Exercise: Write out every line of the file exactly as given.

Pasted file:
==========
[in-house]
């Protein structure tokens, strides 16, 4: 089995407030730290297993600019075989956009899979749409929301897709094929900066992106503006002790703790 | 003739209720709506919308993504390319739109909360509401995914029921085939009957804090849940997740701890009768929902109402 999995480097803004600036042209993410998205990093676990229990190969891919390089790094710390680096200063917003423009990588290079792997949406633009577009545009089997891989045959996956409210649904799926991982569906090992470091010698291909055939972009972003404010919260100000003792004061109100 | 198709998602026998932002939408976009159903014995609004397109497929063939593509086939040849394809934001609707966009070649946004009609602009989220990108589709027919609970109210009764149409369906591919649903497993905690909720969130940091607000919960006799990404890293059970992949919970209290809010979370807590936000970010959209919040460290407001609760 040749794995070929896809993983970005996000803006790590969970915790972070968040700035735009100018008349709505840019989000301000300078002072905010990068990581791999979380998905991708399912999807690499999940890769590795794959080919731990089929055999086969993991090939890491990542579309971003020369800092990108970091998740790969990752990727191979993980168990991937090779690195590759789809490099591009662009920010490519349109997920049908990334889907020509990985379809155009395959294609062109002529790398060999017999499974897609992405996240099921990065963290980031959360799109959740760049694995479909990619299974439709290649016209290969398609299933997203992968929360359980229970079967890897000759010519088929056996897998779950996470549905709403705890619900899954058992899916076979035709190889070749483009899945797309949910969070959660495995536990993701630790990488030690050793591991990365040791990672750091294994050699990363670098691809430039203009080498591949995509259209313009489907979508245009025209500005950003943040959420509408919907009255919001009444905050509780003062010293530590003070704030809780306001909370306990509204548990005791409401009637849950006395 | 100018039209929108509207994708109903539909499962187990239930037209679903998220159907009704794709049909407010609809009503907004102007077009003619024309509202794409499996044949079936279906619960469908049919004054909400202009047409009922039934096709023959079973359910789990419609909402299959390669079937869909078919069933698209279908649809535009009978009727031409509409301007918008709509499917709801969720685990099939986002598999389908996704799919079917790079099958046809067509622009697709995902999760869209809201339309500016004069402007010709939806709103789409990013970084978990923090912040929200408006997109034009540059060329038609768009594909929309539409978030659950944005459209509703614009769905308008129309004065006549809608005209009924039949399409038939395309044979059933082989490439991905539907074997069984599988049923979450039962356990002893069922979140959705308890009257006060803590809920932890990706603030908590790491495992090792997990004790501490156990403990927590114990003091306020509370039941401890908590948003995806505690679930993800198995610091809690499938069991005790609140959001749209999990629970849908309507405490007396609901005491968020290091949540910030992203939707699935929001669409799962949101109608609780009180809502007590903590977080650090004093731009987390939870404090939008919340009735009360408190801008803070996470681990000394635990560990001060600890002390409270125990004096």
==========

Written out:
[in-house]
């Protein structure tokens, strides 16, 4: 089995407030730290297993600019075989956009899979749409929301897709094929900066992106503006002790703790 | 003739209720709506919308993504390319739109909360509401995914029921085939009957804090849940997740701890009768929902109402 999995480097803004600036042209993410998205990093676990229990190969891919390089790094710390680096200063917003423009990588290079792997949406633009577009545009089997891989045959996956409210649904799926991982569906090992470091010698291909055939972009972003404010919260100000003792004061109100 | 198709998602026998932002939408976009159903014995609004397109497929063939593509086939040849394809934001609707966009070649946004009609602009989220990108589709027919609970109210009764149409369906591919649903497993905690909720969130940091607000919960006799990404890293059970992949919970209290809010979370807590936000970010959209919040460290407001609760 040749794995070929896809993983970005996000803006790590969970915790972070968040700035735009100018008349709505840019989000301000300078002072905010990068990581791999979380998905991708399912999807690499999940890769590795794959080919731990089929055999086969993991090939890491990542579309971003020369800092990108970091998740790969990752990727191979993980168990991937090779690195590759789809490099591009662009920010490519349109997920049908990334889907020509990985379809155009395959294609062109002529790398060999017999499974897609992405996240099921990065963290980031959360799109959740760049694995479909990619299974439709290649016209290969398609299933997203992968929360359980229970079967890897000759010519088929056996897998779950996470549905709403705890619900899954058992899916076979035709190889070749483009899945797309949910969070959660495995536990993701630790990488030690050793591991990365040791990672750091294994050699990363670098691809430039203009080498591949995509259209313009489907979508245009025209500005950003943040959420509408919907009255919001009444905050509780003062010293530590003070704030809780306001909370306990509204548990005791409401009637849950006395 | 100018039209929108509207994708109903539909499962187990239930037209679903998220159907009704794709049909407010609809009503907004102007077009003619024309509202794409499996044949079936279906619960469908049919004054909400202009047409009922039934096709023959079973359910789990419609909402299959390669079937869909078919069933698209279908649809535009009978009727031409509409301007918008709509499917709801969720685990099939986002598999389908996704799919079917790079099958046809067509622009697709995902999760869209809201339309500016004069402007010709939806709103789409990013970084978990923090912040929200408006997109034009540059060329038609768009594909929309539409978030659950944005459209509703614009769905308008129309004065006549809608005209009924039949399409038939395309044979059933082989490439991905539907074997069984599988049923979450039962356990002893069922979140959705308890009257006060803590809920932890990706603030908590790491495992090792997990004790501490156990403990927590114990003091306020509370039941401890908590948003995806505690679930993800198995610091809690499938069991005790609140959001749209999990629970849908309507405490007396609901005491968020290091949540910030992203939707699935929001669409799962949101109608609780009180809502007590903590977080650090004093731009987390939870404090939008919340009735009360408190801008803070996470681990000394635990560990001060600890002390409270125990004096």